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Is wearable technology the next banking channel?

Will consumers want their bank balances streamed into their eyeballs or onto their wrists? Maybe.

Is wearable technology the next banking channel?

The annual Consumer Electronics Show in Las Vegas continues to get Americans, if not salivating, at least scratching their heads over the next generation of technological capabilities, no matter how esoteric.

In case you missed it on the news, one of the first items to come out of this year’s show: the introduction of a “smart” baby onesie—basically an electronic baby monitor—along with a “smart” bottle warmer. There were plenty of other revelations out of CES, but these serve to illustrate a broader technology trend that’s just beginning to make an impact: wearable technology.

Intel highlighted the onesie and the bottle warmer simply as examples of how its new computerized technology and suite of tools can assist inventors, entrepreneurs, and consumer product designers to come up with new ideas and new applications. Evidence is growing that wearable technology not only is possible, but also may be creating a whole new consumer-driven market.

A specific case in point: Google Glasses. Still not widely available, they’ve driven lots of speculation about what kinds of applications they may incorporate. Basically they work by combining a camera, projector, battery, Bluetooth, and wi-fi connectivity to an internet provider, along with GPS and voice recognition.

David Webber, writing in his blog for Intelligent Environments, poses this scenario: You walk into a shop, look at items on sale, wink into your Google Glass [or give it a verbal command], and instantly your bank balance gets displayed in your peripheral vision, telling you if you can afford a particular item.

“New research by Intelligent Environments reveals that 16% of British consumers are already interested in using Google Glass to manage their finances, without even seeing or testing a working prototype,” he said—way back in May 2013.

A report by Credit Suisse at about the same time also posed a potential scenario regarding wearable technology. It posited that if health insurance companies could reliably track their policyholders’ exercise routines through some sort of wearable technology, they could use that data to adjust their policy rates depending on how fit their policyholders’ lifestyles are.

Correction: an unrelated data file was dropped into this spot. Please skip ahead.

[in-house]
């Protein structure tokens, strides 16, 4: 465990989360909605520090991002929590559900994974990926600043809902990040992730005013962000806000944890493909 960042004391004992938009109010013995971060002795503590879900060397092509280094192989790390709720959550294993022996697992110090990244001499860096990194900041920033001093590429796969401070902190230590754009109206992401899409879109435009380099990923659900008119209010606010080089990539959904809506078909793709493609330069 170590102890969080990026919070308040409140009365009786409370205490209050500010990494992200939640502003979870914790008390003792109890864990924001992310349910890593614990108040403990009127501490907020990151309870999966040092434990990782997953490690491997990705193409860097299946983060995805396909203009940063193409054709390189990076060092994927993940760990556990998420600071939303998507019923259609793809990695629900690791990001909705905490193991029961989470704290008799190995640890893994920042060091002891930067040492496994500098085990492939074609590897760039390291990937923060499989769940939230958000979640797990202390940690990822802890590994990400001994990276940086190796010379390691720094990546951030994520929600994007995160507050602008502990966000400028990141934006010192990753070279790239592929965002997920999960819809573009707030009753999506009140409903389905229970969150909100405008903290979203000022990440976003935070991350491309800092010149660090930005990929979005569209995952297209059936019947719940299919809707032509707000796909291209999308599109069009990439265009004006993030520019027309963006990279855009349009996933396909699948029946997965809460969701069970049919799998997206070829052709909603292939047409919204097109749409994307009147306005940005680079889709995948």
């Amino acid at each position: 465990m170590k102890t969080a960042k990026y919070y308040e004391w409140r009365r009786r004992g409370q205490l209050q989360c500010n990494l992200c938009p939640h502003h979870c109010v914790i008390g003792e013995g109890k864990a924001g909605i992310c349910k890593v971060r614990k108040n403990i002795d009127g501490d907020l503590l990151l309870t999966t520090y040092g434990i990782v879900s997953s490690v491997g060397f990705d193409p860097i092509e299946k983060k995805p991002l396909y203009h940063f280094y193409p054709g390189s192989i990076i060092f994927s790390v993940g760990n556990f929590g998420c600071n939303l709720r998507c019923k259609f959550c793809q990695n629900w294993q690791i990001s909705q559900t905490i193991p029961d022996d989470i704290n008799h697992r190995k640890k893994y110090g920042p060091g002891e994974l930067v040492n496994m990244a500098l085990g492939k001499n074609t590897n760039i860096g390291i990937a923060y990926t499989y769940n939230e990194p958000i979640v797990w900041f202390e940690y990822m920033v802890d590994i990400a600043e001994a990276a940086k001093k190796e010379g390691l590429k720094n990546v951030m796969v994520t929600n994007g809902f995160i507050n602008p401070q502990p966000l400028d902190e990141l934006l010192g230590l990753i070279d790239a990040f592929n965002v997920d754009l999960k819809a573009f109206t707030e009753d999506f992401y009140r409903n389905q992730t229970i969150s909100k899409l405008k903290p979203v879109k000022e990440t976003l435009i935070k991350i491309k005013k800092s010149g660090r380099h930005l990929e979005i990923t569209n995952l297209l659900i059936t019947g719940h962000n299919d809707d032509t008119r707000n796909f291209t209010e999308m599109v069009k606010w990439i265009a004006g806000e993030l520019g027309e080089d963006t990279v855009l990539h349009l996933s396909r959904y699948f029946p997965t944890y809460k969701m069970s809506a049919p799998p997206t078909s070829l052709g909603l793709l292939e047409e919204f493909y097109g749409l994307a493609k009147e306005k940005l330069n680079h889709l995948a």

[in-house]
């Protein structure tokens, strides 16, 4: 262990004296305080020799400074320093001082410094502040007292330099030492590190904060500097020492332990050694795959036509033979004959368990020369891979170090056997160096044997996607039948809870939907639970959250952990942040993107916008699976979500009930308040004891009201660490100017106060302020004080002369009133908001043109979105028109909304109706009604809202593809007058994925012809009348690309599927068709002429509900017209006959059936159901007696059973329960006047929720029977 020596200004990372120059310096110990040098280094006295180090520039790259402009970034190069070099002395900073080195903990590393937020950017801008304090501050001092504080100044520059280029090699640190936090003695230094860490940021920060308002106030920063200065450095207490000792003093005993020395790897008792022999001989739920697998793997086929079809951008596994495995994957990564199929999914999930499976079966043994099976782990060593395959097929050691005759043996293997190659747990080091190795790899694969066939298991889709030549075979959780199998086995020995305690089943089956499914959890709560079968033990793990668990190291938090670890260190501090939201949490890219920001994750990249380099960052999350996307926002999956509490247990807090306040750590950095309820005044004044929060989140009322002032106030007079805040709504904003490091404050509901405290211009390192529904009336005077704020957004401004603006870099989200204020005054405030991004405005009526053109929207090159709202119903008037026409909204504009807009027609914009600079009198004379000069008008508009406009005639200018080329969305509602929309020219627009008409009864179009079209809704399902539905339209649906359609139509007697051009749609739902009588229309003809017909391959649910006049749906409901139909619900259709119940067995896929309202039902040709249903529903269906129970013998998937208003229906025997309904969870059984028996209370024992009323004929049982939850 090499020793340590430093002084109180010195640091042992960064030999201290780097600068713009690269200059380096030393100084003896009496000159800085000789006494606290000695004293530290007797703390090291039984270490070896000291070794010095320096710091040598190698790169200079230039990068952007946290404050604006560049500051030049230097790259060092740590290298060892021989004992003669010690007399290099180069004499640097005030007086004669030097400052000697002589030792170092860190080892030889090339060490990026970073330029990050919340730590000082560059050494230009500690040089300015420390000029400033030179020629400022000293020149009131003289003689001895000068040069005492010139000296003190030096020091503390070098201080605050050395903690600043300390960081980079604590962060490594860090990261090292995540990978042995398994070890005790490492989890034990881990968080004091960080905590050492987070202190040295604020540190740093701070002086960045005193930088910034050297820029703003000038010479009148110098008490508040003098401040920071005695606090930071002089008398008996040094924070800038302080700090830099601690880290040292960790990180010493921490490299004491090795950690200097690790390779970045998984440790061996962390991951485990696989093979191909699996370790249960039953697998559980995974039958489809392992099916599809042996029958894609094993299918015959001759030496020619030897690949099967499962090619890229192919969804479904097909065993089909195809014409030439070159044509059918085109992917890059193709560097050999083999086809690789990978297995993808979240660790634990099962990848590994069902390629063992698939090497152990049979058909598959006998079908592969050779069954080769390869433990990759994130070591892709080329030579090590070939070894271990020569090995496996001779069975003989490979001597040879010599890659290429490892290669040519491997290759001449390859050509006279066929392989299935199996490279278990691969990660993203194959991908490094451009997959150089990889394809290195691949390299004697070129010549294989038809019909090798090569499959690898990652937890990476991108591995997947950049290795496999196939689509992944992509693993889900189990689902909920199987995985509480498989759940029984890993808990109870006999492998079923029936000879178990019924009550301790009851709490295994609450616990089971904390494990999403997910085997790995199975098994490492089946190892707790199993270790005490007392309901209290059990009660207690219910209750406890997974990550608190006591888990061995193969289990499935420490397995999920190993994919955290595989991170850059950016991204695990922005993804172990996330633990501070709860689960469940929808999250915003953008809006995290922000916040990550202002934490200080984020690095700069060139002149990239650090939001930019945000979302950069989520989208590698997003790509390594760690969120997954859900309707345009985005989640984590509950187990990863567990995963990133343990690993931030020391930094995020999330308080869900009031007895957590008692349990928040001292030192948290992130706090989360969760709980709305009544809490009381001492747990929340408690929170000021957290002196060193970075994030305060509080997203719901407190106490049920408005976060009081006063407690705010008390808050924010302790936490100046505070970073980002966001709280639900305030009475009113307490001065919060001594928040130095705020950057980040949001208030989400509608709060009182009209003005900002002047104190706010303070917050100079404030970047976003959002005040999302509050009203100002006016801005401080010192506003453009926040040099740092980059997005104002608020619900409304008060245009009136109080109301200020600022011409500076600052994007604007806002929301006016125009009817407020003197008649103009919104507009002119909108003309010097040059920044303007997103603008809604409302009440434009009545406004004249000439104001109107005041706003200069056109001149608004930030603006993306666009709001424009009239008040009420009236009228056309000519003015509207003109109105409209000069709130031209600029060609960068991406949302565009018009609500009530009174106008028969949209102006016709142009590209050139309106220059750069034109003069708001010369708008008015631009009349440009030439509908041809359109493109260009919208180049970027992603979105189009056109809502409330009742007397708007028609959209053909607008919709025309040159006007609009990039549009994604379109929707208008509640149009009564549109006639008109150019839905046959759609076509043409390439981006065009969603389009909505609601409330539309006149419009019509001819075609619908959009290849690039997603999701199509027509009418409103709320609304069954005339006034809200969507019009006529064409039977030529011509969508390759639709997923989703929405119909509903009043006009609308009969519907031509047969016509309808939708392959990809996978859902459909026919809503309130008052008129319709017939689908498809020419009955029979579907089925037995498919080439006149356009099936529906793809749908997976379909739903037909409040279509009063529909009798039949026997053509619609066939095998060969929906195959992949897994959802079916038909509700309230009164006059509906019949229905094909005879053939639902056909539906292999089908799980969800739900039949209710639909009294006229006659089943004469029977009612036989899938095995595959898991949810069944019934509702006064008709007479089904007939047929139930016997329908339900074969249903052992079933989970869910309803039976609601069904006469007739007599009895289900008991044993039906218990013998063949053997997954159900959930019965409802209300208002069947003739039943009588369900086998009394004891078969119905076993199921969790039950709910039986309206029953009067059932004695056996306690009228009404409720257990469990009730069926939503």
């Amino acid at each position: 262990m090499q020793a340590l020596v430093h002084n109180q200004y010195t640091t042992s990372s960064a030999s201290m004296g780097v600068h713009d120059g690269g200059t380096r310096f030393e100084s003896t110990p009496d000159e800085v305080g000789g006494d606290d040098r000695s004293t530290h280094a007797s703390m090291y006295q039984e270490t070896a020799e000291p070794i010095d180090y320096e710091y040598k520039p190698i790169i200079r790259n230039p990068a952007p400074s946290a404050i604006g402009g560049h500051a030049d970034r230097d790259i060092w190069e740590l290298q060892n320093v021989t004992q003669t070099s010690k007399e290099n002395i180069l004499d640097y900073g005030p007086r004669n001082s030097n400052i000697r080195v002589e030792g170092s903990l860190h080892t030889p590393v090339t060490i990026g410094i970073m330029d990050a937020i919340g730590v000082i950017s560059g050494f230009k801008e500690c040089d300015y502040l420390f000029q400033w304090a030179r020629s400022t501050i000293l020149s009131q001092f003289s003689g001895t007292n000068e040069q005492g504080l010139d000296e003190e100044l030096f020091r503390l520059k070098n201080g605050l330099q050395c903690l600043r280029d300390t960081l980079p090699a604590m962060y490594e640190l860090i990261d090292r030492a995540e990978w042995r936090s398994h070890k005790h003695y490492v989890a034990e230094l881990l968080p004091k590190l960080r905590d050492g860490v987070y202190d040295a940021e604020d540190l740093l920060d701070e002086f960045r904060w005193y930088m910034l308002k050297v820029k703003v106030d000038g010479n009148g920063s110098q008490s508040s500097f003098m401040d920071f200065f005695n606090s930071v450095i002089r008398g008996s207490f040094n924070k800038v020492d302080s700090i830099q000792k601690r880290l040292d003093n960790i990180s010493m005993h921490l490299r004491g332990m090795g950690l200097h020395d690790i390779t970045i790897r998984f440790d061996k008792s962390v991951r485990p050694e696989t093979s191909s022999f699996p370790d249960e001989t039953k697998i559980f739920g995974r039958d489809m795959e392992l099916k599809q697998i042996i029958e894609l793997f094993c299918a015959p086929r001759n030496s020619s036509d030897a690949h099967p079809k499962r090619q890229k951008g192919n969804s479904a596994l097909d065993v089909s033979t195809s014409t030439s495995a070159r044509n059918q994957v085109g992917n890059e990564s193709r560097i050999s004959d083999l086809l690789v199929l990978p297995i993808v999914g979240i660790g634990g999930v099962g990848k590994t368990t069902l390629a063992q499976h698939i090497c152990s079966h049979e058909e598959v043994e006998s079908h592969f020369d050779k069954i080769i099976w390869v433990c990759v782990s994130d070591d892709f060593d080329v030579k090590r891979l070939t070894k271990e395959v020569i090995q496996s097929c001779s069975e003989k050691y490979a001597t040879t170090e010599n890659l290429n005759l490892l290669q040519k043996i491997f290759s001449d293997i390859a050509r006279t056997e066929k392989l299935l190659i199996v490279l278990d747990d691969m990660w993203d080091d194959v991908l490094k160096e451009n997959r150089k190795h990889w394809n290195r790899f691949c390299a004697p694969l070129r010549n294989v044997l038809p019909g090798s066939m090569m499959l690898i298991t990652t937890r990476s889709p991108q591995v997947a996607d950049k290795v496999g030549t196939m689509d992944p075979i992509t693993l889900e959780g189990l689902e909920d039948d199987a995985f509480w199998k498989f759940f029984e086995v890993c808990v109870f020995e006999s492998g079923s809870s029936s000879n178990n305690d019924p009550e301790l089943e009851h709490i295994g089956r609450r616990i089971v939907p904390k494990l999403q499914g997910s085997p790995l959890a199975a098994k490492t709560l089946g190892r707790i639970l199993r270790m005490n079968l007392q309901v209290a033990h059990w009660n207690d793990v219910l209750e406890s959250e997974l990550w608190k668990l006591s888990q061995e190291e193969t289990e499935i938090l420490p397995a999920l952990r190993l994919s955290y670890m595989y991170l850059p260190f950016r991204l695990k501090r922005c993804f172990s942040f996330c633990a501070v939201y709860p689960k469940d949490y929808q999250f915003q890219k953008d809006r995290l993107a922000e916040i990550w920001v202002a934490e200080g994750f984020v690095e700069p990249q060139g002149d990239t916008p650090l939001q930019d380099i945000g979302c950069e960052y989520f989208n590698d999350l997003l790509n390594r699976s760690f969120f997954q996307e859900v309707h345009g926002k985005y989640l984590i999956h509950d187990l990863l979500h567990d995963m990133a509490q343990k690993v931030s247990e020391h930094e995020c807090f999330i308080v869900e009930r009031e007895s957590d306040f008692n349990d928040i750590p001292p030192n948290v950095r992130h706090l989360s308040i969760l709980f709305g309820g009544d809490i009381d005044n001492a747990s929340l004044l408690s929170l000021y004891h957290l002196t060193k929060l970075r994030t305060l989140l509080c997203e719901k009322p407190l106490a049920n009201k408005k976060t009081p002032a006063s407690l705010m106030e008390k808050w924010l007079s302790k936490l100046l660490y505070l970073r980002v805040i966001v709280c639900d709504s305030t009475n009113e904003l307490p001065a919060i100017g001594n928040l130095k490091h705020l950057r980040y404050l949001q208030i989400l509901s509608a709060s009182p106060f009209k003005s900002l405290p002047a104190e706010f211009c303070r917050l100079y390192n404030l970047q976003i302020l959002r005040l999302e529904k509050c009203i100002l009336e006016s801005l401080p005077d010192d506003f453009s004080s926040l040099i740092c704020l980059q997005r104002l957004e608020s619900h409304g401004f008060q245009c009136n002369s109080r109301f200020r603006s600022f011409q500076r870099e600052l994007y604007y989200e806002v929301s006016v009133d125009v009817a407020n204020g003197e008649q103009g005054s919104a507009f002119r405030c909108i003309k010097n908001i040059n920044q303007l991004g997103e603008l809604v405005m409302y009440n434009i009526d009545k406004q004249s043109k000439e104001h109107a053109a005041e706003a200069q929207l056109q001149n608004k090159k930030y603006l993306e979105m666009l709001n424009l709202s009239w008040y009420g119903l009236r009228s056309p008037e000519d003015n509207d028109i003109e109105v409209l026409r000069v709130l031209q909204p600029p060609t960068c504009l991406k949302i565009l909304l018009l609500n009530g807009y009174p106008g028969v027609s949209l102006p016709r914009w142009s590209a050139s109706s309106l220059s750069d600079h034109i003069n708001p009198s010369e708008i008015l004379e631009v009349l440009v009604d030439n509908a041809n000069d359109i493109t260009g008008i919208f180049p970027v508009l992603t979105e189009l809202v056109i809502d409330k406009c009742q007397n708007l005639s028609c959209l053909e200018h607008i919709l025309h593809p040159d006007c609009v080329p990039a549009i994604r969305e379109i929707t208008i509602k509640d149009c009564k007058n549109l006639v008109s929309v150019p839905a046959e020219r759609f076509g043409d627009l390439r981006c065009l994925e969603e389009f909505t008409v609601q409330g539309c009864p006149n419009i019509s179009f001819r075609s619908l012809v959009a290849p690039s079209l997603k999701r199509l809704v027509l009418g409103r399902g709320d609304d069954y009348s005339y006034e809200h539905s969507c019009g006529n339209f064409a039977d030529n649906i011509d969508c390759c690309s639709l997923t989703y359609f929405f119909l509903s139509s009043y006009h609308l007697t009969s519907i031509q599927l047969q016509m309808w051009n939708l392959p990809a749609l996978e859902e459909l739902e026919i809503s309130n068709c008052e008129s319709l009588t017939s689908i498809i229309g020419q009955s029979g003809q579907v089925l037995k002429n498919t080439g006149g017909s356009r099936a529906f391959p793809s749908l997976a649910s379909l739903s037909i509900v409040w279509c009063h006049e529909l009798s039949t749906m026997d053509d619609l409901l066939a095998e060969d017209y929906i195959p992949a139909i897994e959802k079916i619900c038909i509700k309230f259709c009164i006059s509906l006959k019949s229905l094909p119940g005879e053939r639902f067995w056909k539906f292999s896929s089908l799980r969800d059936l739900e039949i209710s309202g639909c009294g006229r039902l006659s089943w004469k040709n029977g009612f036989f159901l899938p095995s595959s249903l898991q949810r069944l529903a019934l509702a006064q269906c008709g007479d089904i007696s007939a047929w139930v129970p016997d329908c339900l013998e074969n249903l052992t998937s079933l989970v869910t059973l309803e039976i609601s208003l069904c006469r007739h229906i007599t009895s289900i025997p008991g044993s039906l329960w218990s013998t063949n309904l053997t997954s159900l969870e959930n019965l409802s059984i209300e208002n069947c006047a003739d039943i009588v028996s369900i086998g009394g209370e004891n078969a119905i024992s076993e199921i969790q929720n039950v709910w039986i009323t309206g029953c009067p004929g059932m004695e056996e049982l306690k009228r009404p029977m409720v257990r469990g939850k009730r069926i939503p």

“Who among us wouldn’t consider wearing a piece of technology that lets our insurer know that they should be charging us less, not more?” the Credit Suisse writer says.

Believe it or not, some banks around the world reportedly are already experimenting with wearable technology, primarily the smart glasses kind. According to a blog called The Financial Brand, Banco Sabadell in Spain has launched a banking app for Google Glass, allowing the user to connect to his or her online account. For instance, a customer could connect with the bank’s contact center and allow a bank representative to see what the customer is looking at, and then proceed to get a balance or find the nearest ATM.

Similarly, PrivatBank in the Ukraine reportedly is testing Google Glass apps that allow for bill payment, fund transfers, and paying for items by using the glasses to snap a picture of an item’s QR code.

Whether or not wearable technology will take off depends not only on consumer acceptance, but on their very awareness of its possibilities. That’s a big question. Harris Interactive recently polled 2,250 American adults and found that 37% were not at all aware of wearable tech devices, 33% had heard the term but knew nothing about them, and 59% didn’t understand the need for wearable tech devices.

However, one other finding of the poll is interesting: 48% admitted that they’d like to be able to access smartphone functions without having to dig in their pocket or bag. This could provide some clever marketer an avenue to pitch a wearable solution.

“We believe that the category’s essentially limitless possibilities are actually working against it, making it harder for consumers to wrap their collective heads around the segment. People need to understand what wearable tech is and how it can benefit them,” says Aaron Kane, senior research director at Harris Interactive.